Communicate all necessary information. The group's contact person should communicate the date, time, location, and details about transportation and attire to the rest of the group. If the group is hired to play a wedding prelude then the musicians should plan to arrive approximately 45 minutes before the wedding begins in order to play a 25-minute prelude. Additional time will be needed if the quartet is rehearsing with other musicians prior to beginning the prelude.

Organize the music. Prior to the event the contact person should organize the music in three-ring notebooks, one for each instrument, and then type up an “order of service” detailing who plays what when during the prelude, processional, ceremony, recessional and postlude. This information should be typed in a slightly larger than normal type face (14 point works well) on the far left side of a standard size sheet of paper so that performers can place the sheet behind their music with the order showing for easy reference. The notebook of music may be set up with reference numbers for each title within two general sections of secular music and sacred music. For instance “H-12” would indicate a sacred work in the hymn section of the notebook, and “C-5” would indicate a secular work in the classical section of the notebook. The order of service should indicate the number in bold and at least a key word from the title as a double check. This system of organizing music is also invaluable for playing receptions. The quartet can move quickly from one number to the next.

Send a representative to the wedding rehearsal. Usually the contact person will attend the wedding rehearsal as a representative for the group. Some churches require that a representative be present to time the processional and plan appropriate cuts or repeats as necessary to match the timing. (If it is agreeable with the bride and groom, and in accordance with church policy an experienced group need not be present for the rehearsal, especially if it means turning down another wedding job.)

The prelude should be “back-timed” and coordinated with all musicians participating in the prelude. For example, the organist might play a selection that is four minutes long to be followed by two string quartet selections of three minutes each. At that point the back-timing would be ten minutes. If the bride and groom want a twenty-five minute prelude the quartet contact person would plan an additional fifteen minutes of music. All of these musical “events” should be listed on the order of service for each quartet member.

Jay-Martin Pinner is Head of the String Department at Bob Jones University in Greenville, SC. In addition to his teaching and performing responsibilities he and his family are free-lance musicians providing professional services for weddings, receptions, recording sessions and corporate events.

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Breaking in Reeds-Part I
The better the player the fewer reeds he will use. A player's ability and knowledge can be accurately determined by the number of reeds he used over the period of a year. Of course, one must allow for the amount of playing done.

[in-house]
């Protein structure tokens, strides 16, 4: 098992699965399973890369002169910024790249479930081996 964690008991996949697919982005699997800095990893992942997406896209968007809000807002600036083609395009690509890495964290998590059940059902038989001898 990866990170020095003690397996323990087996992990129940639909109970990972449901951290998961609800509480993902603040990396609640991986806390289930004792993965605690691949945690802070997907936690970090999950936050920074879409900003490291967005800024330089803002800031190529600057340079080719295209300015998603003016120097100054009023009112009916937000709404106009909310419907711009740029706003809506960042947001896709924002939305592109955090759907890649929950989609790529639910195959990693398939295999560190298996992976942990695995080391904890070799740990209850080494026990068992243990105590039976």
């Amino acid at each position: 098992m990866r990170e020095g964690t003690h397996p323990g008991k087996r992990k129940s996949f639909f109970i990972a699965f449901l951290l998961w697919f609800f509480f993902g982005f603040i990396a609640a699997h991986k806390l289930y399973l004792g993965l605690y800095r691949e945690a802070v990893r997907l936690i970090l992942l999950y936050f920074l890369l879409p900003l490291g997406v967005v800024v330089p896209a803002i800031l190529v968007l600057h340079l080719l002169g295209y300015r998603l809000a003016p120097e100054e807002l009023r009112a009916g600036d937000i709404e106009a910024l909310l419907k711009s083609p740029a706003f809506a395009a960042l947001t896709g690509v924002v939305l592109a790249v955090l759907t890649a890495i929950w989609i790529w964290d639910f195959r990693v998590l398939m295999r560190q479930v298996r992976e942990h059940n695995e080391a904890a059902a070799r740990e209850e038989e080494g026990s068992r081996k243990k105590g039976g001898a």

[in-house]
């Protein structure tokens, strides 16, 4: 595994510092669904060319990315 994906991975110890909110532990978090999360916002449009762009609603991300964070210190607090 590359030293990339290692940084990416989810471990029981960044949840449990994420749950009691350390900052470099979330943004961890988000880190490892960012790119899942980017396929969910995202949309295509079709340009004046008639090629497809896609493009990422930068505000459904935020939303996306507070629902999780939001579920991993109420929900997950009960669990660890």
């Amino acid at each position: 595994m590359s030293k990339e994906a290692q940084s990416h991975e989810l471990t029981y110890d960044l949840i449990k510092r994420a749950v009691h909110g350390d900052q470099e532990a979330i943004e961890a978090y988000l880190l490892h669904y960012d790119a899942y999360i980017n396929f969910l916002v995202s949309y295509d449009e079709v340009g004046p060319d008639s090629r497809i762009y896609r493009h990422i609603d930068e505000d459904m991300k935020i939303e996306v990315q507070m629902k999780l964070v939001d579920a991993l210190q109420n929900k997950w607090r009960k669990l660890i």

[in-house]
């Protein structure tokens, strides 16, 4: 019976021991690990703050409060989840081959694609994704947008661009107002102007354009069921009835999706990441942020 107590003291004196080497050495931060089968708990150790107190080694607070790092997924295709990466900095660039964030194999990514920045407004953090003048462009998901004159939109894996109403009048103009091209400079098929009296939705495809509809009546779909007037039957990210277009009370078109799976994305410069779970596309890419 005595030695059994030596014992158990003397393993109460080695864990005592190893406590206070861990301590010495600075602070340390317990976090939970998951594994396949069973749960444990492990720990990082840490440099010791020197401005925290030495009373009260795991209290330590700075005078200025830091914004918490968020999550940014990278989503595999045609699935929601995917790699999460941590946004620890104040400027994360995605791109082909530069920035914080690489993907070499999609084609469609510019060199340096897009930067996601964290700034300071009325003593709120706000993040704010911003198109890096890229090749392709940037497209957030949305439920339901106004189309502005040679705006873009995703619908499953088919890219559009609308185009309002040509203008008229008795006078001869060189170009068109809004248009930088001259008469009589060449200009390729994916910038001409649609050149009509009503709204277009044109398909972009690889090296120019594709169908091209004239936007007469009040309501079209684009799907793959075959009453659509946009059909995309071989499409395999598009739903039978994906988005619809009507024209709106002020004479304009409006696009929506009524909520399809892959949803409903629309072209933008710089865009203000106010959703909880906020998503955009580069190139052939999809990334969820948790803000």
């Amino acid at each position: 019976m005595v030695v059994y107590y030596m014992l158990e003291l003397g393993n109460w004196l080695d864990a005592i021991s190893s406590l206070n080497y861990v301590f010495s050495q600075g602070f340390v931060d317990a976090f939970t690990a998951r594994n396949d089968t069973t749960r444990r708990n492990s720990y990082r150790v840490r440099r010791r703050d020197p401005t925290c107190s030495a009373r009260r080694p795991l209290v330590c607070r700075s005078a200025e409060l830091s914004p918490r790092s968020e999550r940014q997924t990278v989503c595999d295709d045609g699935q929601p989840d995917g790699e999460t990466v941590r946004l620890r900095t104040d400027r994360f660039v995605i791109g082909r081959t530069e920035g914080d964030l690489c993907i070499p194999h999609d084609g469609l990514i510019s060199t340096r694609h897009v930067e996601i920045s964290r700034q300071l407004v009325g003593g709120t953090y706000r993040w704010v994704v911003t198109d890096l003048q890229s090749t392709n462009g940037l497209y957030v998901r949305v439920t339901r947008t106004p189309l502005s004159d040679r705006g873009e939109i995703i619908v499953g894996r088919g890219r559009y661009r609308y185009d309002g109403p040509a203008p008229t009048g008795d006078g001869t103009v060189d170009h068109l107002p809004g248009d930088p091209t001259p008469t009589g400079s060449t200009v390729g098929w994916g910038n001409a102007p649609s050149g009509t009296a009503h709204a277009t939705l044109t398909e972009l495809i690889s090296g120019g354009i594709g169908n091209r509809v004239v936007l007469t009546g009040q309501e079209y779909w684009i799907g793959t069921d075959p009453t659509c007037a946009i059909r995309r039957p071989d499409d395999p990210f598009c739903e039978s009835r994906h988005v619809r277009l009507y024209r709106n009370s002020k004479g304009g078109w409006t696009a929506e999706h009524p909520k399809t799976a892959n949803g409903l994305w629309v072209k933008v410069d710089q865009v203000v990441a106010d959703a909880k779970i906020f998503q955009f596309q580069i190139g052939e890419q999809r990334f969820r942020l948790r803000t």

by Harlow E. Hopkins


“My reed went well at the concert last night, but this morning it is terrible.” This appears to be the truth; it is a fact that the reed won't go. The fault is not in the reed, however, but in the player's embouchure, which has changed over night. His lips have rested and his muscles have relaxed; therefore, his pressure on the reed has changed. The same thing happens when one is touring; food, water, etc., are constantly affecting changes in his embouchure.

A flute player does not rush to the store to buy a new head joint when he picks up his flute in the morning and hears a bad tone. No, he works hard to get normal flexibility back in his embouchure. So we can take a tip from flutists and learn that our embouchures are constantly changing more than we suspect-and this is an important point to keep in mind. After playing the new reed for five minutes, the embouchure has changed radically because it has begun to adapt itself to the new reed. How foolish it would be to expect to find the perfect reed in a given moment.

Further, reeds change radically in their behavior the first hours of alternate wetting and drying, and one can never be sure how they will turn out. A few preliminary remarks: (1) Be sure the side edges of the reed are not squeezed against the side of the mouthpiece by the ligature. The pressure of the ligature should be in the center of the reed. (2) The ligature should be about one-fourth of an inch below the lines drawn on most mouthpieces. (3) Do not tighten the upper screw of the ligature-only the bottom screw. It is no exaggeration to say that the reed troubles of 90% of clarinet players are greatly aggravated by not observing the above points.

Here is the routine to follow when preparing new reeds: Select four or five reeds that sound good out of the box. At this stage it does not matter whether they are too strong or too soft, but only that they sound healthy. Wet each reed thoroughly, place it on a glass and massage it for some time until the ends of the tubular fibers which have been cut open are pressed together. Try the reed. If it is too soft clip it to desire strength. If it is too strong do not scrape it yet for it may become soft playing. Repeat the same routine with each reed. Then it is important to leave them alone for some time in order that they may dry out and that the embouchure can rest. After trying five reeds, the embouchure is not worth a dime.

The following time each reed should be played only five minutes, because good, live cane loses its resilience fast in the early stages. Let the reeds dry out for an hour or two and try them again. This time those that are too soft can be clipped to the right strength; those that are too hard can be softened by scraping the lower right edge. At this point it is important to leave the reeds alone for a day, after which they should be played for a few minutes and clipped or scraped. This is the breaking-in period.